MUCH OF the conversation in baseball has focused on what the players have lost the last few years in free agency. But there's also something that they've gained: the ability to openly discuss the situation on social media. Over the past month, a slew of players have discussed the state of free agency on Twitter and Instagram. "We are less than a month from the start of spring and once again some of our game's bigger stars remain unsigned. Such a shame," Giants third baseman Evan Longoria posted on Instagram on Jan. 18, with a photo collage of free agents like Bryce Harper and Manny Machado. "As players we need to stand strong for what we believe we are worth and continue to fight for the rights we have fought for time and time again." (Yankees outfielder Aaron Judge responded with "OK" hand-sign emojis; Padres first baseman Eric Hosmer chimed in with "Preach Longo!"; Indians second baseman Jason Kipnis pressed "like.") When a commenter tried to argue that his expensive tickets paid for players' salaries, in stepped free-agent Logan Morrison: "Since teams have stopped paying as much for free agents, have your ticket prices gone down? But your tax dollars are paying for that gorgeous stadium. You should want the best players on the field at all times."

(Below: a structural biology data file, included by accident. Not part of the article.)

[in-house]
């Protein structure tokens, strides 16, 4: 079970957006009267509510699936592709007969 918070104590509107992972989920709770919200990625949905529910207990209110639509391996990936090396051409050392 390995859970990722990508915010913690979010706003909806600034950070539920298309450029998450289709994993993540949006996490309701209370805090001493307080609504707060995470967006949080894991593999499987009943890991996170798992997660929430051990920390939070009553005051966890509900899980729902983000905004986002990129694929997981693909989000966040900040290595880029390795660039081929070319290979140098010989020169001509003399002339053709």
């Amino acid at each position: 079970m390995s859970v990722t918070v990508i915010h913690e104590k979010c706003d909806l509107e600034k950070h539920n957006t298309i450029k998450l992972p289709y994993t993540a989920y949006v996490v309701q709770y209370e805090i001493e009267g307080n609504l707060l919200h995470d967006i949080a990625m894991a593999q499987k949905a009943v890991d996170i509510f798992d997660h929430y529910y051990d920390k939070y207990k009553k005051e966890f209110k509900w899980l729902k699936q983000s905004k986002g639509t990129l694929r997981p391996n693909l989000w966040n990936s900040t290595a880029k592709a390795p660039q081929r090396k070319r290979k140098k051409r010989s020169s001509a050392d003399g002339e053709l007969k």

In the context of previous conversations about labor, this is something different—and maybe even a little bit radical. These public discussions have traditionally been driven by the league and the team owners. "It's a really fundamental change in labor relations in professional sports," says Doug Allen, a Penn State professor who previously served as assistant executive director of the NFL Players' Association. "It's just a much more powerful tool for the unions and their members today."
Says Nationals closer Sean Dootlittle, "I think it's really important for us to be able to use this time that we have leading up to the CBA to continue to voice some of the concerns that we have about the direction that the game's going."
Of course, any potential work stoppage in baseball would still be years away; MLB's collective bargaining agreement does not expire until 2021. A labor battle can't be fully fought in the comment section. But a modern battle for public opinion can—and this one already is.
That doesn't mean anything anymore ... apparently [Winking Face]
Jim @OGKidCtarmy Yankees now need to sign @kidkeuchy he has a 3.66 career ERA, won a World Series, and won a Cy Young ...